Corey Lewandowski, the polarizing political operative who was President Trump’s first 2016 campaign manager, said Tuesday that he would not seek a United States Senate seat in New Hampshire, ending months of speculation about a run that had put some Republican state leaders on edge.
Mr. Lewandowski, who faced the prospect of a grueling primary race and a tough general election matchup against the Democratic incumbent, Senator Jeanne Shaheen, made his announcement in a series of tweets. He wrote that he was “certain” that he would have won, but had instead decided to focus on ensuring that Mr. Trump would be re-elected in 2020.
“I am truly humbled by the outpouring of support I have received from people across New Hampshire and the country,” he said, adding that he would endorse a Republican candidate “in the near future.”
A bid by Mr. Lewandowski would have had support from key parts of Mr. Trump’s political apparatus in a rare race where Republicans have a chance to pick up a Senate seat in 2020. It would also have tested the appetite for Trumpism in a purple state with a Republican governor where Hillary Clinton very narrowly won in 2016 and Ms. Shaheen won her Senate race two years earlier by less than three percentage points.
At least three Republicans are already in the contest: William O’Brien, a former speaker of the New Hampshire House of Representatives; Donald Bolduc, a retired Army brigadier general; and Corky Messner, a businessman and veteran.
In August, Mr. Trump all but endorsed Mr. Lewandowski in an interview with a New Hampshire radio host. “I will say this — if he ran, he would be a great senator. If he ran and won, he’d be a great senator,” Mr. Trump said in the interview.
Mr. Lewandowski helped Mr. Trump notch his first primary victory in New Hampshire in February 2016, beginning Mr. Trump’s march to the Republican presidential nomination. Mr. Trump’s children fired Mr. Lewandowski as the campaign manager less than five months later, but the president has retained a fondness for him and speaks with him often.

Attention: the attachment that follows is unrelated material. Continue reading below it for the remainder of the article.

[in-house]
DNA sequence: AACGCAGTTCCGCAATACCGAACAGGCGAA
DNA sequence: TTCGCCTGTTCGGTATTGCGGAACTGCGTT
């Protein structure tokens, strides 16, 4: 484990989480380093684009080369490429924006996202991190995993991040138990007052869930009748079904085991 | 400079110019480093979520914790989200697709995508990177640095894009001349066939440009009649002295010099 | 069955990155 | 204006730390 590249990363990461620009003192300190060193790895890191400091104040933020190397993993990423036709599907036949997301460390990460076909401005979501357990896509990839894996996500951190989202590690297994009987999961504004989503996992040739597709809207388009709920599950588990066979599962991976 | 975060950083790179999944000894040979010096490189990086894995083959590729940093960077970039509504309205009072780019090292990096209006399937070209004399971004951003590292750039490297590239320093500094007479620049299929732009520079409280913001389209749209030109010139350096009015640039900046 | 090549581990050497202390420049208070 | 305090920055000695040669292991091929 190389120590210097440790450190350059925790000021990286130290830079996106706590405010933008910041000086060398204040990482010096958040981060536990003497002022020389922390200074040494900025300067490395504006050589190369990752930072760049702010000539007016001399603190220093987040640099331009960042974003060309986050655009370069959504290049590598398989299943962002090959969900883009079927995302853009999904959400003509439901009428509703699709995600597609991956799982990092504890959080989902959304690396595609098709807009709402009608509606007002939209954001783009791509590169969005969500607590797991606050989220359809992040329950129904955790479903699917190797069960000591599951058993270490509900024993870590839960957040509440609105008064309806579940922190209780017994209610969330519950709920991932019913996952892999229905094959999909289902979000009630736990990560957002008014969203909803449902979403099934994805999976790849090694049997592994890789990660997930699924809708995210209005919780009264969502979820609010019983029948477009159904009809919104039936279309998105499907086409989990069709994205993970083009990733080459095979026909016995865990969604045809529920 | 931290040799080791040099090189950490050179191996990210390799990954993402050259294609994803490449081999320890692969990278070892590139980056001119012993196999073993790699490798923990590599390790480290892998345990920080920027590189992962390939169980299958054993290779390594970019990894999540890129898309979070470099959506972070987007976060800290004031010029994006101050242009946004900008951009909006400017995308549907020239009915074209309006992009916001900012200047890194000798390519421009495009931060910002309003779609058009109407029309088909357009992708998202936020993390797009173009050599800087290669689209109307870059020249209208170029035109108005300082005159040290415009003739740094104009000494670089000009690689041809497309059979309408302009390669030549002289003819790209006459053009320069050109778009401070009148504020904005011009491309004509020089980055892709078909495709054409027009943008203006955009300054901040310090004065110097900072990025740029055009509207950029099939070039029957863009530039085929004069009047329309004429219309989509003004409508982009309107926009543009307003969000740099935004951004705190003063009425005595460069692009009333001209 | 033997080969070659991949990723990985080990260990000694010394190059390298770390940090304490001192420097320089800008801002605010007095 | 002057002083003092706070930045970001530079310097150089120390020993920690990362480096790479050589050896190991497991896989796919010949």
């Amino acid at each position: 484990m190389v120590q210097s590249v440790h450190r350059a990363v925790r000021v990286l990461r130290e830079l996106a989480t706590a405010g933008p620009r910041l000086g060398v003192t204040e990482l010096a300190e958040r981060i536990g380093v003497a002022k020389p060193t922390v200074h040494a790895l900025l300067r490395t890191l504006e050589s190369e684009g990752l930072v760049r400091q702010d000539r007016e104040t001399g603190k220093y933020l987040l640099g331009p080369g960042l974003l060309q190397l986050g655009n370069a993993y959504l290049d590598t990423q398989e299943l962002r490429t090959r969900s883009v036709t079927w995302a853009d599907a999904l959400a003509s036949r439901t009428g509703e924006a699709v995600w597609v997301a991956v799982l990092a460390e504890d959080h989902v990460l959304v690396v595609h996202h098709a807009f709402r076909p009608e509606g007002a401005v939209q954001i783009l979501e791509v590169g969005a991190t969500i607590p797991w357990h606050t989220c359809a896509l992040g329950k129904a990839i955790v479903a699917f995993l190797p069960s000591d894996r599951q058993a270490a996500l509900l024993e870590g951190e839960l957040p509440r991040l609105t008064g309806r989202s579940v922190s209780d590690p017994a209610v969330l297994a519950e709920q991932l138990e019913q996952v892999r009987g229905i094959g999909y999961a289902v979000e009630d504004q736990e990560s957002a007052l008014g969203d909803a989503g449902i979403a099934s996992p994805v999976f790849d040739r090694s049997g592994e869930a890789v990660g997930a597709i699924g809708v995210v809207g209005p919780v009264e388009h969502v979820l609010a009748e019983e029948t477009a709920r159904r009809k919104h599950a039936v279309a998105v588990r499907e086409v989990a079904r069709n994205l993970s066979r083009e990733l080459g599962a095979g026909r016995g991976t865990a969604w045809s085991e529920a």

If he had run in New Hampshire, Mr. Lewandowski’s business activities would have been the subject of intense scrutiny. While Mr. Trump has been in office, Mr. Lewandowski has been an adviser to companies that have interests with the government.
In May 2017, Mr. Lewandowski left the lobbying firm he helped start, Avenue Strategies, amid questions about whether he was lobbying without having registered. Since then, Mr. Lewandowski has had private clients and for many months gave paid speeches to various groups. Mr. Lewandowski has previously said he is not a lobbyist, and that he has never called government officials on behalf of a client.
Nonetheless, some Republicans, both in New Hampshire and in Washington, had expressed skepticism about whether Mr. Lewandowski would ultimately enter the Senate race, in part because doing so would have forced him to file financial disclosure forms that would have provided additional details about his work.
Mr. Lewandowski has also faced allegations of assault: In 2016, during the campaign, he was accused of grabbing a reporter for Breitbart News who was trying to ask Mr. Trump questions. Mr. Lewandowski was charged with simple battery by the police in Jupiter, Fla.; the charges were later dropped. The following year, a pop singer accused Mr. Lewandowski of slapping her at a party in Washington.
In a statement on Tuesday, a spokesman for the New Hampshire Democratic Party sought to tie Republicans to Mr. Lewandowski and Mr. Trump even without Mr. Lewandowski in the race.
”Every Republican running for Senate in New Hampshire has stood proudly with Corey Lewandowski and Donald Trump in their efforts to take away health care from tens of thousands of Granite Staters and reverse Roe v. Wade,” said the spokesman, Josh Marcus-Blank. “While Messner, Bolduc and O’Brien tear each other down in the contentious primary Lewandowski has left behind, Senator Shaheen will continue working across the aisle for New Hampshire, leading efforts to lower prescription drug costs and making sure veterans and their families get the benefits they deserve.”
Maggie Haberman contributed reporting.